I was discovering a capacity I had rarely exercised in my life: the ability to radically change my circumstances and immerse myself in the unexpected; to forget entirely what I had left behind; to lose myself, like in a jungle or a submarine, in the things that really interested me, a novel, a film, a song, an emotion; to disappear entirely, without a trace, not even a thread that could guide me back, no remorse, no nostalgia, no memory. I did not miss anyone and no memories could distract me from that present. I was not thinking about my wife, who was overwhelmed taking care of the two children. I was not thinking about the three-year-old boy nor the baby who that very same day was turning one month old. I was not thinking about my job in Granada that awaited me in just three days.

Where the novel truly succeeds is painting a vivid portrait of Lisbon. It’s full of beautiful descriptions of the city that made me daydream about sitting in a café in Lisbon, enjoying a cup of great Portuguese coffee and a pastel de nata.

My eyes have never seen light like the one that washes over Lisbon; its colors have an attenuated quality: the blue of the sky and the red of the roof tiles, the blues and greens and yellows and ochers of walls punished by the maritime weather; the brightness of the azulejo tiles; the red, open flowers on the tops of tropical trees with trunks like the backs of elephants.

At the same time, I was constantly questioning the purpose of mixing these two parallel story threads of James Earl Ray and the author as a young man. I found the chapters that tried to image James Earl Ray’s mental processes during his time in Lisbon, where he fled in the hopes of receiving a visa to then try his luck as a mercenary in one of Portugal’s colonies in Africa, were quite compelling. HHhHpbHowever, I felt that the chapters focusing on the author’s personal memories had very little to do with the James Earl Ray story and constantly interrupted the rhythm of the novel. Based on the synopsis, I was expecting that the novel would have a similar narrative structure to HHhH by Laurent Binet, a fascinating story of heroism that reconstructs the events of Operation Anthropoid in 1942, mixed with the author’s self-reflection on the writing process and the genre of historical fiction.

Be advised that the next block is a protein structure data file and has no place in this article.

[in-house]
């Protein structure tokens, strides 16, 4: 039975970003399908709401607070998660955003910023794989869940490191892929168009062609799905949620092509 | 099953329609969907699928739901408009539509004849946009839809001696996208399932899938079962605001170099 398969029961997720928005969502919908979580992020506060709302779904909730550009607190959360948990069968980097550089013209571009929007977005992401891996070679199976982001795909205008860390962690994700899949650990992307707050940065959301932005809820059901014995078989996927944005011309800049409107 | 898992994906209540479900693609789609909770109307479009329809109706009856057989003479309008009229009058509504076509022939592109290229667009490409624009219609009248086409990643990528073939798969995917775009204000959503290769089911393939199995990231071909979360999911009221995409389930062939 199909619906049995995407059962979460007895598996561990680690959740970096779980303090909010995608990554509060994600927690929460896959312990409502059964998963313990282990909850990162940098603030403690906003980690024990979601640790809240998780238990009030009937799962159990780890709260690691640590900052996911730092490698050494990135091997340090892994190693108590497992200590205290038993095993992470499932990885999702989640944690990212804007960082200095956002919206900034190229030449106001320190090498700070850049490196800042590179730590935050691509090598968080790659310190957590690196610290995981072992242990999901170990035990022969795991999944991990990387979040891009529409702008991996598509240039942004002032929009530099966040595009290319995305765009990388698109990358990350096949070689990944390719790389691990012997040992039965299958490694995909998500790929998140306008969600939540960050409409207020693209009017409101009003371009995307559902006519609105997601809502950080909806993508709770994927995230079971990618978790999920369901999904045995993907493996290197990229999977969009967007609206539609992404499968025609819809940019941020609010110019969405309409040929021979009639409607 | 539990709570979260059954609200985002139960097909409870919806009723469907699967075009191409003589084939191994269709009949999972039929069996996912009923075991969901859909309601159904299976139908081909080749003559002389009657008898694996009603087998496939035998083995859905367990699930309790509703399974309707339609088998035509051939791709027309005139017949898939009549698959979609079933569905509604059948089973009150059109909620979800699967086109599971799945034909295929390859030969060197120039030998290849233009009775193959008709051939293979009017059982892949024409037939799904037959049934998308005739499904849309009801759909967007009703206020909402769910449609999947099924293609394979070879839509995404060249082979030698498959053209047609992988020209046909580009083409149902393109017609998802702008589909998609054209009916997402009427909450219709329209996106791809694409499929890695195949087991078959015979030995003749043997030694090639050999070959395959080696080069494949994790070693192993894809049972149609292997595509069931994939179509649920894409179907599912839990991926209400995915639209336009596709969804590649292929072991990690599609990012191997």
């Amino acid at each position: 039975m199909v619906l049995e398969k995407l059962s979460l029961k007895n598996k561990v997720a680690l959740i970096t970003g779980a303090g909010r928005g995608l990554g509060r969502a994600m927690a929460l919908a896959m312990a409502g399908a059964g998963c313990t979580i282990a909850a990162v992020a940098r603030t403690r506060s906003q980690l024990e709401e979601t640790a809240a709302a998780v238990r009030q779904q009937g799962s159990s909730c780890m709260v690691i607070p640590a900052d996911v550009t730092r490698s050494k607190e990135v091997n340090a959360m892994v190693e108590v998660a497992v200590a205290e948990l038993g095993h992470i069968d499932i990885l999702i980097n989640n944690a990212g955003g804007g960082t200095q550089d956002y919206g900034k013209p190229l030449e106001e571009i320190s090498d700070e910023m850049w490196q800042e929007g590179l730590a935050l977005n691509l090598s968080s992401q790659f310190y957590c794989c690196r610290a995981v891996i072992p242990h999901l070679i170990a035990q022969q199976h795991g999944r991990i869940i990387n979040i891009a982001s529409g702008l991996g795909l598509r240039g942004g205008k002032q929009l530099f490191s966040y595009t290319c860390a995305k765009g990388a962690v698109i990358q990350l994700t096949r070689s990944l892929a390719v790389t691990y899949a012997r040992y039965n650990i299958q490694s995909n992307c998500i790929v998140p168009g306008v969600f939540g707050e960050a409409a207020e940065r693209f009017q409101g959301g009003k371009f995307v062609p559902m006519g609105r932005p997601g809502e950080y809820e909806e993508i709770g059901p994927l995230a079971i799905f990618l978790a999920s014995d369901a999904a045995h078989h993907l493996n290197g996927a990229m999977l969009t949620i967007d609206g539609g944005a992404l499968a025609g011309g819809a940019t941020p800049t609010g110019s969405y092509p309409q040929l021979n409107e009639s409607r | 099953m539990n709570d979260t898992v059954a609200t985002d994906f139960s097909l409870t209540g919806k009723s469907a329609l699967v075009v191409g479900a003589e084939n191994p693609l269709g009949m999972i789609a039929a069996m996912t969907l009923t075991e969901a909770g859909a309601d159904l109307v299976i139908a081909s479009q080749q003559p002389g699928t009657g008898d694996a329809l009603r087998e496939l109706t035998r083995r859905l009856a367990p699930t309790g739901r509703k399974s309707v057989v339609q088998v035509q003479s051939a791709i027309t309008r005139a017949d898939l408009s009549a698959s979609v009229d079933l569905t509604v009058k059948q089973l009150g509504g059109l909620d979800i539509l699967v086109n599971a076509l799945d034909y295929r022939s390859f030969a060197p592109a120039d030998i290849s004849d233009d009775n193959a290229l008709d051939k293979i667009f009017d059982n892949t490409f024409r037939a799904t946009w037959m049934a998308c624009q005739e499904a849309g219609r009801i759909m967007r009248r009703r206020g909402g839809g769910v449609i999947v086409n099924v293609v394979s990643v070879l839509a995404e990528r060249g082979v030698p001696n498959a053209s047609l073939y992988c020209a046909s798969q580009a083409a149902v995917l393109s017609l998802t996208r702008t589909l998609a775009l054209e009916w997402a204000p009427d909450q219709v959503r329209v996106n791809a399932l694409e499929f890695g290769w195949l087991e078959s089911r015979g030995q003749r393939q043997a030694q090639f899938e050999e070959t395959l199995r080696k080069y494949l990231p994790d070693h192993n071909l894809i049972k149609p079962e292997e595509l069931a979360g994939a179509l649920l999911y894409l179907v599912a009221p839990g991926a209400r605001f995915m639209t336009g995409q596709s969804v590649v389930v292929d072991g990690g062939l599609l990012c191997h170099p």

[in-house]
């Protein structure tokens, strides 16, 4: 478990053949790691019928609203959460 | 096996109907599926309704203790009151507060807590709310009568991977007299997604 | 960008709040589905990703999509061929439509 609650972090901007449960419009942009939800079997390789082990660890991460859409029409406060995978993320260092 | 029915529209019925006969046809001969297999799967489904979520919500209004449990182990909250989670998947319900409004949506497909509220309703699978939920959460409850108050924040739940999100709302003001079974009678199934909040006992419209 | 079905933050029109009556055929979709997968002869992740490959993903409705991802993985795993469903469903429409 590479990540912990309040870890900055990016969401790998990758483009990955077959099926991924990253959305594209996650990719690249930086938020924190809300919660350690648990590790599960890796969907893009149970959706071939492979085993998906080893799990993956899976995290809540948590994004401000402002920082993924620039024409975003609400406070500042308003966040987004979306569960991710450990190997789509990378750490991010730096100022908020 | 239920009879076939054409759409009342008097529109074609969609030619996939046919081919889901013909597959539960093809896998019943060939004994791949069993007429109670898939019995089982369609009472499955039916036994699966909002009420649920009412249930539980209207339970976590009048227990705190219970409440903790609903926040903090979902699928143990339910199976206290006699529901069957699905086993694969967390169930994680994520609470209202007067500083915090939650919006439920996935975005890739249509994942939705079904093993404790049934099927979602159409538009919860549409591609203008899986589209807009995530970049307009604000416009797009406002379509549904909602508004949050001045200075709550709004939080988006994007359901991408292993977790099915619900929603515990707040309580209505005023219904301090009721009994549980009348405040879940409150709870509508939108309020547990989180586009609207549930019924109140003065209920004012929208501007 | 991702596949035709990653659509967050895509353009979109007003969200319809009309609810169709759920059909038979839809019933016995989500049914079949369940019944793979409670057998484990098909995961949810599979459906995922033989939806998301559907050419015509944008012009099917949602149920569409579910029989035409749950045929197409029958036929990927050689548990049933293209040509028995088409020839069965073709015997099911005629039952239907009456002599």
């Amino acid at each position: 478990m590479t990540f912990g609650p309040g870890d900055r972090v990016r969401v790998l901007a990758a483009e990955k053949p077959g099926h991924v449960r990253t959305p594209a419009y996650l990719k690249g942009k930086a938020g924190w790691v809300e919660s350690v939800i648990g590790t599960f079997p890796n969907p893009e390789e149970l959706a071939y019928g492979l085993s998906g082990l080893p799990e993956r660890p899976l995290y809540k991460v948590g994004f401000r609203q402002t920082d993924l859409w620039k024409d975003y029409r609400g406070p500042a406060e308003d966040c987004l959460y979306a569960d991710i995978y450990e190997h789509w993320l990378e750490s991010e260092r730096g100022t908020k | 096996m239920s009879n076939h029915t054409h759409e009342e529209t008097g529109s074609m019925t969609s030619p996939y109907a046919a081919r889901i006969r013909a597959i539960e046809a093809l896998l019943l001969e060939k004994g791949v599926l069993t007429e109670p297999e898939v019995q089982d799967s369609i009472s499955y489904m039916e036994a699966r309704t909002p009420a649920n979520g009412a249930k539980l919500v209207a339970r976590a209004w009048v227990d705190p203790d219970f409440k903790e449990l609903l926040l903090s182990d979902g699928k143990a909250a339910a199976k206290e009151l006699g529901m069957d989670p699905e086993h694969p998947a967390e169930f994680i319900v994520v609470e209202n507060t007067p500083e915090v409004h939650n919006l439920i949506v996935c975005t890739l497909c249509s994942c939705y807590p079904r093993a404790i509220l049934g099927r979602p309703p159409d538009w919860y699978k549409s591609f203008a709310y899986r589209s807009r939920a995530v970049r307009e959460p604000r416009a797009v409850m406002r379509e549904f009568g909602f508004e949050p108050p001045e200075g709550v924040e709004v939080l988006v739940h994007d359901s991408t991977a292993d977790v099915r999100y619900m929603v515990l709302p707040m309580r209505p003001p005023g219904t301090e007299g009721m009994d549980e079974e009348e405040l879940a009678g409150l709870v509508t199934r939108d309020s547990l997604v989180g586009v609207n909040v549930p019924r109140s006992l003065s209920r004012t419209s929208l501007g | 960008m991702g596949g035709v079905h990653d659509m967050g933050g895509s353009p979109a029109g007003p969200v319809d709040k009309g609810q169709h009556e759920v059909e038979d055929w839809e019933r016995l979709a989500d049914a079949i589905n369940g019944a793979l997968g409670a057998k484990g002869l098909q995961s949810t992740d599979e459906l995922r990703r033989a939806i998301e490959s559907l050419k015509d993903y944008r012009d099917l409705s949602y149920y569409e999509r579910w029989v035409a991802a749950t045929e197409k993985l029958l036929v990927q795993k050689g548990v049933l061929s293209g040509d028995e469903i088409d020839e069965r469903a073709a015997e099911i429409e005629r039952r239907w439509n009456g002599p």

Sadly, this book didn’t meet my expectations, however, one of the highlights of Like A Fading Shadow were the sections, in which the author references different works of literature, film, music and art and suggests that parallel to real cities, there are fictionalised versions of  these cities, created by artists, that only exist in the specific pieces of art.

In a somewhat similar way, Muños Molina seems to also suggest that people have fictionalised counterparts as well, which are created and shaped by the observations and perceptions of other people. The author ruminates on the idea that, as much as we can learn about a person through research, we can never truly know another person, so every attempt that is made by an author to view the world through someone else’s eyes is essentially doomed to failure. It is clear that the author did a massive amount of research on James Earl Ray while writing this novel, however, the amount of detail presented in this book made it a slog to get through. Overall, the novel had some interesting ideas about literature and the act of trying to reconstruct events from someone’s life, but ultimately I felt that it lacked a clear focus. Moreover, the way the author decided to end the story felt like another diversion, which only reinforced my feeling that the two story threads didn’t work that well together, but I’m nevertheless intrigued to try something else by Muños Molina.